These programs aim to leave educators with ways to actively involve their students in the learning process, to expose them to coastal ecology, and to share personal experiences about working and living in coastal communities.

The U.S. EPA Gulf of Mexico Program initiated the Gulf Guardian awards in 2000 as a way to recognize and honor the businesses, community groups, individuals, and agencies that are taking positive steps to keep the Gulf healthy, beautiful and productive.

A first, second, and third place award are given each year in seven categories - individual, business, youth and education, nonprofit organizations, government, partnership and bi-national efforts.

"The Gulf Guardian Awards recognize the positive efforts to protect the important natural resources the Gulf of Mexico holds," said Acting Regional Administrator Lawrence Starfield of U.S. EPA Region 6. "By preserving this vital resource, this year's winners are gaining benefits for all Americans."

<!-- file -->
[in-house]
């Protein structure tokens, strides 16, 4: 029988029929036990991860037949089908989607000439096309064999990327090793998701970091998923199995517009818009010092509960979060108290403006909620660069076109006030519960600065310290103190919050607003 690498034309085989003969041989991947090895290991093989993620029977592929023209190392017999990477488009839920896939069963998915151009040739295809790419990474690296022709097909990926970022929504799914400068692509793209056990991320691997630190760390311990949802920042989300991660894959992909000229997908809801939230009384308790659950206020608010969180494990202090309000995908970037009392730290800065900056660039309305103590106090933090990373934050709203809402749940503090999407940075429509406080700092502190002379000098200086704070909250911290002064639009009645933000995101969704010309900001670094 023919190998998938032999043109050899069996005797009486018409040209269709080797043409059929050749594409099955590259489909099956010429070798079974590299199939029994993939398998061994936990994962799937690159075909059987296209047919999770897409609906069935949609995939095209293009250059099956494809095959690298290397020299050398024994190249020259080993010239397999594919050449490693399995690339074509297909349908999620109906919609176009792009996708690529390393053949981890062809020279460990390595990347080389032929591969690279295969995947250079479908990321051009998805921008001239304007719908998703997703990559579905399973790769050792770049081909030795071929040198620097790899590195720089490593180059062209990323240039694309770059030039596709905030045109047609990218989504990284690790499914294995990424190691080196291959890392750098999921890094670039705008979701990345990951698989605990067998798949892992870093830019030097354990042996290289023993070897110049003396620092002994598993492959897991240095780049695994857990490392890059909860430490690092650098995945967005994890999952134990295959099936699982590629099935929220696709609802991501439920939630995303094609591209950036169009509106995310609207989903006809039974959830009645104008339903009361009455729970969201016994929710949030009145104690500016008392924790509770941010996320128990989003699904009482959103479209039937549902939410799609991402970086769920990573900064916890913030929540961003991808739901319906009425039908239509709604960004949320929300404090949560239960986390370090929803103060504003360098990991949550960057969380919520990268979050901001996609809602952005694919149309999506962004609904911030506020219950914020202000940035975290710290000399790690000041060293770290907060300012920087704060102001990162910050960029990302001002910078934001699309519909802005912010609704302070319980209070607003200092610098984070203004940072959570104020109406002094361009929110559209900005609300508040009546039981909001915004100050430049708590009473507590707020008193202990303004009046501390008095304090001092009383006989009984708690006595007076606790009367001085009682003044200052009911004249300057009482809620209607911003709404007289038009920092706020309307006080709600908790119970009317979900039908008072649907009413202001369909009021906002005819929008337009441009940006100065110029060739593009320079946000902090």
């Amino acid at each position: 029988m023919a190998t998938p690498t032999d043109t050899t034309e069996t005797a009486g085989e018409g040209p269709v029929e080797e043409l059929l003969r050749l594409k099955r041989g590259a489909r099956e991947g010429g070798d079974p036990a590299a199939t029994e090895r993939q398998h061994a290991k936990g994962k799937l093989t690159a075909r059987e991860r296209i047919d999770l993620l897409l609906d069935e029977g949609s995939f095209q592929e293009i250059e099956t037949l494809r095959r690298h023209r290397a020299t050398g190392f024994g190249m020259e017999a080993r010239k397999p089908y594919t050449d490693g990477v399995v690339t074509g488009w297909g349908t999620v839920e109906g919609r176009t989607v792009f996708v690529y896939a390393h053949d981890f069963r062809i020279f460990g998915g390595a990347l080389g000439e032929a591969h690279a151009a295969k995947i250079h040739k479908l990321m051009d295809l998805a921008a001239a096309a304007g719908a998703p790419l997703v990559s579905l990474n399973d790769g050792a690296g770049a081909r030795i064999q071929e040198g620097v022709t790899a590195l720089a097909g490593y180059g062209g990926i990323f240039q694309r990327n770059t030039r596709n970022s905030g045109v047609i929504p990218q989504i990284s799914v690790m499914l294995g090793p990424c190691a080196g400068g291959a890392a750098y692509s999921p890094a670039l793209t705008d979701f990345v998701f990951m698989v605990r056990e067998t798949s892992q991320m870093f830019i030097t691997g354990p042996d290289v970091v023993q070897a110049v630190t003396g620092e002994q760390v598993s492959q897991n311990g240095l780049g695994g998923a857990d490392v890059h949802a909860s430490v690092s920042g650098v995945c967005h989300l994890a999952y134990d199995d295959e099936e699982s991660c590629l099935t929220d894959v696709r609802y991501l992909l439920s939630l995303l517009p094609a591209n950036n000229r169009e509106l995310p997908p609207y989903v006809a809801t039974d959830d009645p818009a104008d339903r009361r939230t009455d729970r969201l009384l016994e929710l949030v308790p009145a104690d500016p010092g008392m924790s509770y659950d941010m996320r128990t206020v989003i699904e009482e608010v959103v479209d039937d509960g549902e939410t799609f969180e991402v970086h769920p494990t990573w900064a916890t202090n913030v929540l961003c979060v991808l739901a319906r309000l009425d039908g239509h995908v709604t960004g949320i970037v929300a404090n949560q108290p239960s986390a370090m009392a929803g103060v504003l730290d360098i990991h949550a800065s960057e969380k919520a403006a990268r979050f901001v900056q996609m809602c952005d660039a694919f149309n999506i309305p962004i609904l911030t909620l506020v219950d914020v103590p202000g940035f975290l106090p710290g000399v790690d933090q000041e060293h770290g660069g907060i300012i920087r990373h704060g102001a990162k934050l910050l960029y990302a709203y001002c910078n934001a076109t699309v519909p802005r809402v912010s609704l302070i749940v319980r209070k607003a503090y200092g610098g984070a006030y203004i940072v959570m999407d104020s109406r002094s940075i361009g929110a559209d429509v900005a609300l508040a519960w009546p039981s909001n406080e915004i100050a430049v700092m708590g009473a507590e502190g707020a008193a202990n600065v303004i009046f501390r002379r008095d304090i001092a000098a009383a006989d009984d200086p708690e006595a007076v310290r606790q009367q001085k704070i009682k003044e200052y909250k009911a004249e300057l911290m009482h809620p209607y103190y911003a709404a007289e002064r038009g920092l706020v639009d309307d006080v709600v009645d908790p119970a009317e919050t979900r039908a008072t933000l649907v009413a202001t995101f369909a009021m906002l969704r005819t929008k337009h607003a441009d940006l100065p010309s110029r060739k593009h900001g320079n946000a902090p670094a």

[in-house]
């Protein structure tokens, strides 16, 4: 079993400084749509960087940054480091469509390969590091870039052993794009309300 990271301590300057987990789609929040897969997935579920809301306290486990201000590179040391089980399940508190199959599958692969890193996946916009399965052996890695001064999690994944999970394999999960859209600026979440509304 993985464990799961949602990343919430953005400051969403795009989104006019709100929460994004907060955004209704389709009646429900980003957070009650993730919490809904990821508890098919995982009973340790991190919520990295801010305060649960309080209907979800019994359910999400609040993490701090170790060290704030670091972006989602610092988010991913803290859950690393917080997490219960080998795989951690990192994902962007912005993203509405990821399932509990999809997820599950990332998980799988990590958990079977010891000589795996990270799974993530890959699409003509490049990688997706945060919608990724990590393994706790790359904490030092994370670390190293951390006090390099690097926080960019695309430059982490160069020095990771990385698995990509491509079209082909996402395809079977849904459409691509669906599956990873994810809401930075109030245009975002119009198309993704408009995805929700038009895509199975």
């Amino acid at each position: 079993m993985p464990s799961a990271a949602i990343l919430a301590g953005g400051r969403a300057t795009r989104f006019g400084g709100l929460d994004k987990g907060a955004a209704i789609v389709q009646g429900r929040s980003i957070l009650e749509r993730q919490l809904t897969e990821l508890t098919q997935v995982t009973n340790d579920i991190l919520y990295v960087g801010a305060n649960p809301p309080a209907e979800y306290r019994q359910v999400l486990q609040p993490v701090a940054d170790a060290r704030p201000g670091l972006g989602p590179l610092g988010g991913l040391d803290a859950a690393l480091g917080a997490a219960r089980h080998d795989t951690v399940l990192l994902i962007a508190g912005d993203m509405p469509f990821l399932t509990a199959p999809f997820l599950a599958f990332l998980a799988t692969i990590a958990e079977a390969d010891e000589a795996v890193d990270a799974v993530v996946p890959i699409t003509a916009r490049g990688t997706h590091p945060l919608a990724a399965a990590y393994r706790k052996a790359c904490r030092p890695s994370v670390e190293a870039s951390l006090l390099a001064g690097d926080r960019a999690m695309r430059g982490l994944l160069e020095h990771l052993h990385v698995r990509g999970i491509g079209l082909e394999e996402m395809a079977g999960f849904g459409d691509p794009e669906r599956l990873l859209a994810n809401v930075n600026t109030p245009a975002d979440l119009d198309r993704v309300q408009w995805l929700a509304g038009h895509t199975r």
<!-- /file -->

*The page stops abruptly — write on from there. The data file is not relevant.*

Each of the 21 winners receives a marble and glass memento, press coverage on their projects, and recognition by their peers. First place winners also receive a professional three-minute video about their work.

Click here to see lists of all Gulf Guardian Award winners for 2009.

Copyright Environment News Service, ENS, 2009. All rights reserved.